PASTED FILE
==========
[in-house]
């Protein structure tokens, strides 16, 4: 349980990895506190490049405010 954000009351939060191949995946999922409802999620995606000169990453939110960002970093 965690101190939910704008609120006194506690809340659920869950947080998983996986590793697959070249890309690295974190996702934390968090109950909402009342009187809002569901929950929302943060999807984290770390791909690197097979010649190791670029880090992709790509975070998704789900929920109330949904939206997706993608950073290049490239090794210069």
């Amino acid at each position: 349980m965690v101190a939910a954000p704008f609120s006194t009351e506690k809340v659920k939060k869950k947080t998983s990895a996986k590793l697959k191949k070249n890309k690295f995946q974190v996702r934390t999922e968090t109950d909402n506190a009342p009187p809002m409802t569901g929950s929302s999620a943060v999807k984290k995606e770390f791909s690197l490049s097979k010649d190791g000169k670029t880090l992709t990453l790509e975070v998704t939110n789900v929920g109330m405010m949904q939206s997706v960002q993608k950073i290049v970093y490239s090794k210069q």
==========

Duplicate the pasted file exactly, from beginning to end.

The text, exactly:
[in-house]
């Protein structure tokens, strides 16, 4: 349980990895506190490049405010 954000009351939060191949995946999922409802999620995606000169990453939110960002970093 965690101190939910704008609120006194506690809340659920869950947080998983996986590793697959070249890309690295974190996702934390968090109950909402009342009187809002569901929950929302943060999807984290770390791909690197097979010649190791670029880090992709790509975070998704789900929920109330949904939206997706993608950073290049490239090794210069």
């Amino acid at each position: 349980m965690v101190a939910a954000p704008f609120s006194t009351e506690k809340v659920k939060k869950k947080t998983s990895a996986k590793l697959k191949k070249n890309k690295f995946q974190v996702r934390t999922e968090t109950d909402n506190a009342p009187p809002m409802t569901g929950s929302s999620a943060v999807k984290k995606e770390f791909s690197l490049s097979k010649d190791g000169k670029t880090l992709t990453l790509e975070v998704t939110n789900v929920g109330m405010m949904q939206s997706v960002q993608k950073i290049v970093y490239s090794k210069q």